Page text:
E-reader

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Are any of you using an e-reader? I bought the model they sell at Borders, the Kobo. It’s cool: simple to use (most of the functions are in one multi-directional button at lower right) and easy on the eyes with its e-ink screen, similar to the Kindle and Nook. And very thin and light; it’s the dimensions of a mass-market paperback but much slimmer.

The Kobo came loaded with 100 public domain (past their copyright) classics. I was already reading “The Return of Sherlock Holmes,” which is on the Kobo, so I’ve switched from my paperback to the electronic version. The e-reader should be especially useful when I’m traveling and don’t want to pack books.

If you have one, what do you think of its pluses and minuses?

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  • Warren

    Well, David,

    I don’t have an e-reader, but I do have an android phone that has a Kindle application. I purchased a book to be downloaded and the cost was about half of the hardcopy. For me that’s a big plus. I will buy books and then they go on the bookshelf after I read them. The only minus I have found is the size of the print on the droid. I know the e-reader has got to be much bigger.

    Warren

    [The type size can be adjusted, which is convenient. — DA]

  • Joey Catuara

    I’ve been using my Nook (Barnes & Noble) since I received it as a gift Christmas 2009. I travel weekly, and it’s so much more portable than library books. It’s also nice for reading while eating in restaurants (important when traveling alone) because you’re not trying to keep a book propped open. And best of all, twice I found myself finishing my current book, but thanks to the Nook’s 3G feature, it took me less than 60 seconds to add a new book — once while waiting at the airport. By the way — I also have the Nook app on my iPhone, so occasionally I catch a few pages (from the same book) when I don’t have the Nook with me. I love it.

  • nancy

    I have the Nook. At Barnes’ website you can type in 0.00 and the genre you are looking for. Up pops a long list of free books to download.

  • judi

    You have an e-reader but no cell phone? Wouldn’t that be considered an unnatural leap in mankind’s evolution?

    [It was, but, recognizing the absurdity, I got a cell phone a few days later. — DA]

  • Ted M

    I don’t have one either but I was impressed with Apple’s new commercial for the iPad.

  • Ms. Lois

    What???? David Allen has a cell phone???

    [That’s a lotta question marks. — DA]

  • John Clifford

    David,

    Welcome to the 21st Century. Now people can bug you anywhere you are. Don’t you just love your new electronic leash? (the cell phone).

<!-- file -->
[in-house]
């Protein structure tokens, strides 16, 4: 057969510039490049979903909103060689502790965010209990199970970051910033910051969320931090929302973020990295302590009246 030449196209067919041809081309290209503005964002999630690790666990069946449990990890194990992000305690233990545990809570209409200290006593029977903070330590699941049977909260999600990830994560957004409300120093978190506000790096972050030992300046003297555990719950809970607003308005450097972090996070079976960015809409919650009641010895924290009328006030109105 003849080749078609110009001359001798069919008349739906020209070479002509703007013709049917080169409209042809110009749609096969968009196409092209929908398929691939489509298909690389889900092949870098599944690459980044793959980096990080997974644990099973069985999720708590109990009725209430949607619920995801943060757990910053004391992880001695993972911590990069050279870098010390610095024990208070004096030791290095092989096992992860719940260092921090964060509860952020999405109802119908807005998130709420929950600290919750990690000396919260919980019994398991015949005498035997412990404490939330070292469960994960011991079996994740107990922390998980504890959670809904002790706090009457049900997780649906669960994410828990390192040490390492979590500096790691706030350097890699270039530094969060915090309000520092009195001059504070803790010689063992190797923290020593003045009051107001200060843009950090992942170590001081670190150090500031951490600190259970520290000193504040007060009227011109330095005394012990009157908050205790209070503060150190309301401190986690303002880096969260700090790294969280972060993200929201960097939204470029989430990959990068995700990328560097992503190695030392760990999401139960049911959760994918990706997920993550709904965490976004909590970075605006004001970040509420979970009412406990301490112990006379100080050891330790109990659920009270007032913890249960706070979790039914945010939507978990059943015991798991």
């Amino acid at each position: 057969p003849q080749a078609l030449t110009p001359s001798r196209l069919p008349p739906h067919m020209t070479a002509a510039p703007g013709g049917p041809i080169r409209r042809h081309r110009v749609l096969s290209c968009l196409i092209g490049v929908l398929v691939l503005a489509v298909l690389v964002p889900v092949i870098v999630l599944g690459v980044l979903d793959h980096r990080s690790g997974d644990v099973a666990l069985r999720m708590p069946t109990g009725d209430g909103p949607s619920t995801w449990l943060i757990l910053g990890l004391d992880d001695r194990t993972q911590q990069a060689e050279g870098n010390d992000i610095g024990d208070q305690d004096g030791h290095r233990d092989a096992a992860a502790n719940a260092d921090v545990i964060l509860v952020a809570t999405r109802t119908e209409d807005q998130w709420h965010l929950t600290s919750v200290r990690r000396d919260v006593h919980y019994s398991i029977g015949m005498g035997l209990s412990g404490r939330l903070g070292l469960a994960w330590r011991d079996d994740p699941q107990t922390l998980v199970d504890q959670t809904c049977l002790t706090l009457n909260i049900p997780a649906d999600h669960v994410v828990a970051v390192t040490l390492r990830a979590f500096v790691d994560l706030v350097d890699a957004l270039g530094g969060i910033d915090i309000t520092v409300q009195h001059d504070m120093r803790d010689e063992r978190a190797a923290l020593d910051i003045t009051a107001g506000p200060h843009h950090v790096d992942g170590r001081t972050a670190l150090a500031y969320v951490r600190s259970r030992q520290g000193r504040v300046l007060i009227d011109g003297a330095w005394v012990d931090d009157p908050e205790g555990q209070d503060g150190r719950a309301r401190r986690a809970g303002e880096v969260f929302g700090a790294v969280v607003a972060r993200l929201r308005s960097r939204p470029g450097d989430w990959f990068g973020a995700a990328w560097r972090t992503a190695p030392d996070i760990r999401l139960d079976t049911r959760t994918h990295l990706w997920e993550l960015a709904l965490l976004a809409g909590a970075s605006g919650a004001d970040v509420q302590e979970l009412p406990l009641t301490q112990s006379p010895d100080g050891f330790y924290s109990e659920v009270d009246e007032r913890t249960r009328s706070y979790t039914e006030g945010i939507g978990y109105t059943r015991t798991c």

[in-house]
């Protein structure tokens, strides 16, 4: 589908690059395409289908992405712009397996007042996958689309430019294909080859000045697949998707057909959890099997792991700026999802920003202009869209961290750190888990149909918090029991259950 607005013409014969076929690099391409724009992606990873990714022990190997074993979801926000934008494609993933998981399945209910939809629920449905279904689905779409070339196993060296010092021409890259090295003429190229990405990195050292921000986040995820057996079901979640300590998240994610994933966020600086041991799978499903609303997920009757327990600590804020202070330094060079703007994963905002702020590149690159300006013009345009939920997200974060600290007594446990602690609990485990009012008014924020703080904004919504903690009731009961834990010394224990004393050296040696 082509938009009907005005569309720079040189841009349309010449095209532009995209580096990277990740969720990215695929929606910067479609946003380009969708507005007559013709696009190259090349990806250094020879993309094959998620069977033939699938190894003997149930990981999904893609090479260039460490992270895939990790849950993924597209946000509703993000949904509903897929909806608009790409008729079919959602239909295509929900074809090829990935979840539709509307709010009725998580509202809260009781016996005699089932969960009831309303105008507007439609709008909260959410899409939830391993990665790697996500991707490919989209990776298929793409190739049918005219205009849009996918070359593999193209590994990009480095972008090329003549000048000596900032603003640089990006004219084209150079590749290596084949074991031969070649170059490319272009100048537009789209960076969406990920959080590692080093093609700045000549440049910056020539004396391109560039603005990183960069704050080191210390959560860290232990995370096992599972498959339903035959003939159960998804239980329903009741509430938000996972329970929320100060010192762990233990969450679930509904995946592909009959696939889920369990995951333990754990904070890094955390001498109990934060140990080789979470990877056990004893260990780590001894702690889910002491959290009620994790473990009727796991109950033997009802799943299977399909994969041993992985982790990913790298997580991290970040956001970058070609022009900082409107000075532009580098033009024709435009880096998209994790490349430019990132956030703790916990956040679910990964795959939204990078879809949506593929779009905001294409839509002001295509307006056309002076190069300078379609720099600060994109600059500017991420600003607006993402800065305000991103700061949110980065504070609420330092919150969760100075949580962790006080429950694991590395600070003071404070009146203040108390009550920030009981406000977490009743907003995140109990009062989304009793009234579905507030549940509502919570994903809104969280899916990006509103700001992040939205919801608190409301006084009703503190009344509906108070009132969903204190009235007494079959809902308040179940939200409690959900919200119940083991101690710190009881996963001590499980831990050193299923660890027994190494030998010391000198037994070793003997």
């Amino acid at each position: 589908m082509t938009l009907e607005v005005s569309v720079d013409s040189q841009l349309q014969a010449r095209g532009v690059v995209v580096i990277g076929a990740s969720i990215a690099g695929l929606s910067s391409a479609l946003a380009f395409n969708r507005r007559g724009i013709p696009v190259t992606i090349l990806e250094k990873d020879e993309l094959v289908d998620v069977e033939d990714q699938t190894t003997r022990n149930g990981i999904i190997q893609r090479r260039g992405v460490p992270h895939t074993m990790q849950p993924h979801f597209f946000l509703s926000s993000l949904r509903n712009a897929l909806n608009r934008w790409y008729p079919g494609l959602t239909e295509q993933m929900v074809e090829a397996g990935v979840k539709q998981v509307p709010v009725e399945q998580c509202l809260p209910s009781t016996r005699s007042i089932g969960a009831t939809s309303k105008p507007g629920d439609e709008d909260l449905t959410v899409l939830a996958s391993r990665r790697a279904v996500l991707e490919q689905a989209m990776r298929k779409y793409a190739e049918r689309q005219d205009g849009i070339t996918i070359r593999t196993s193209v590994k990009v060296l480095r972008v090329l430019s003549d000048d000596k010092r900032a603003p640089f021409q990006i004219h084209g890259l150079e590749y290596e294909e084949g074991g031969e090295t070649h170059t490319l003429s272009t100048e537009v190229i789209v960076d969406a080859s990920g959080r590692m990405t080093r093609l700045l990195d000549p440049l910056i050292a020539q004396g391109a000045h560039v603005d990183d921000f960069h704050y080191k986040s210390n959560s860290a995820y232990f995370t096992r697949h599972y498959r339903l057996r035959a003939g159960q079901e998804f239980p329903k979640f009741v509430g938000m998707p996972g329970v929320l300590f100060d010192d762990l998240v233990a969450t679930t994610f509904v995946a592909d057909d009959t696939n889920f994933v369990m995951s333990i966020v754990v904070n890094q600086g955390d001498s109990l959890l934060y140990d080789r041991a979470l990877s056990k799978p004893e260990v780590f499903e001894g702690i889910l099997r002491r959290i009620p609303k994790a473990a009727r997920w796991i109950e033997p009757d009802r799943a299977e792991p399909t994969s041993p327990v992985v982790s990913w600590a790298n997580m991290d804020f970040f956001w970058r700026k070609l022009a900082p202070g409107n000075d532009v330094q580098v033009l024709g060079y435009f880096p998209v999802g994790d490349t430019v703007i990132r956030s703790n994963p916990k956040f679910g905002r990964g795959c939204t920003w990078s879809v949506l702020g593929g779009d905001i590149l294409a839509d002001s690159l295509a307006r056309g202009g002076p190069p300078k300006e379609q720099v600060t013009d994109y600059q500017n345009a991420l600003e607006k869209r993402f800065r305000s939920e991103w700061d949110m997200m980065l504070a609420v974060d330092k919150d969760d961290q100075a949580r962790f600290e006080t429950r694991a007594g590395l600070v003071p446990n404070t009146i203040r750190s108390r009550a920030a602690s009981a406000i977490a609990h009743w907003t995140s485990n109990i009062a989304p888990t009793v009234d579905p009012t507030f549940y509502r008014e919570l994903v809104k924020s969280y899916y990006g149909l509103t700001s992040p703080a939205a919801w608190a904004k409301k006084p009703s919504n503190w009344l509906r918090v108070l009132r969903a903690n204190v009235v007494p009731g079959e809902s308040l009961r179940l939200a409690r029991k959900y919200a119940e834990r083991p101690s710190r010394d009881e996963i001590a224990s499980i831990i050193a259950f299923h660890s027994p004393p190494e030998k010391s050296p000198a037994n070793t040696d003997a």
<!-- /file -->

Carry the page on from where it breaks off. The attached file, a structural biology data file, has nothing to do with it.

While I love books, I’m looking forward to getting a reader. I see a lot of them when I’m on the train and I must say that I’m a bit envious.

  • Doug Evans

    Here’s the question nobody’s asked yet, so I will ask it:

    HOW WILL YOU TAKE PICTURES OF THE BOOKS YOU READ IF THEY’RE LOADED ONTO YOUR KOBO?

    As for me: I’ve had my iPad since last May, and I love it. I’ve heard, though, and, alas, from personal experience this is true, the iPad is probably the worst of the eReaders to buy, if you’re buying a device primarily to read books: not only is it the most expensive (by a long shot), but since the internet and a couple thousand-plus apps are RIGHT THERE for the clicking, it’s easy to get distracted. You think, “Maybe I’ll check facebook real quick… real quick for reals, this time… just to see what’s been updated. I’ll get right back to the book.” An hour later, there you are, still on the internet. SO MUCH TO READ ON THE INTERNET. So it takes self-discipline.

    But… shout-out to my iPad!… man, is it a cool looking machine. And it does so much stuff. Love you, my iPad!! Ignore what I said about you in that paragraph above.

    I have, by the way, the Kobo app on my iPad, along with the pre-loaded Apple iBooks app, the Kindle app, the Nook app, the Borders app (really the Kobo app under a different name), the Google Books app, and something called the Bluefire Reader app. If I would spend as much time reading as I do downloading book apps, I’d probably equal your yearly book-reading totals.

    Hey, that David Copperfield you mentioned in your previous post is public domain, right there for downloading on your Kobo! Get cracking!!

    [I’m more worried how to take a spine-only books photo if all you’ll see is my Kobo’s wafer-thin side. Did anyone notice that Daryl on “The Office” got a Kobo a couple of episodes ago? By the way, after your comments, your iPad got in touch with my Kobo and says to tell you “whatever” because it’s not currently speaking to you. — DA]

  • Betty Cowin

    I started with the Kindle right after it came out — I thought it was the greatest technological leap in years — since I commuted by train 3 hours per day, I could carry a shelf full of books and never be without reading material. I still love that Kindle for reading in sunlight. BUT…

    When the iPad was introduced, my first reaction was that it was pretty silly and I had no use for it — until someone actually put one in my hands. After 10 minutes of using it, I ordered my own. It is now my favorite piece of technology ever, and it goes everywhere I go.

    I can still carry that shelf full of books, but I can also deal with email, surf the web, watch a Britcom on Netflix, get turn by turn directions to anywhere, and keep track of where I parked my car (you don’t know how important that last one is until you’ve gone anywhere with me).

    And I can make skype calls on the iPad, so theoretically, I don’t even need to carry a cell phone. You haven’t joined the 21st century until you’re carrying a tablet computer.

    [Really? And I was so happy at the thought that I’d joined the 21st century. I guess I was a fool. — DA]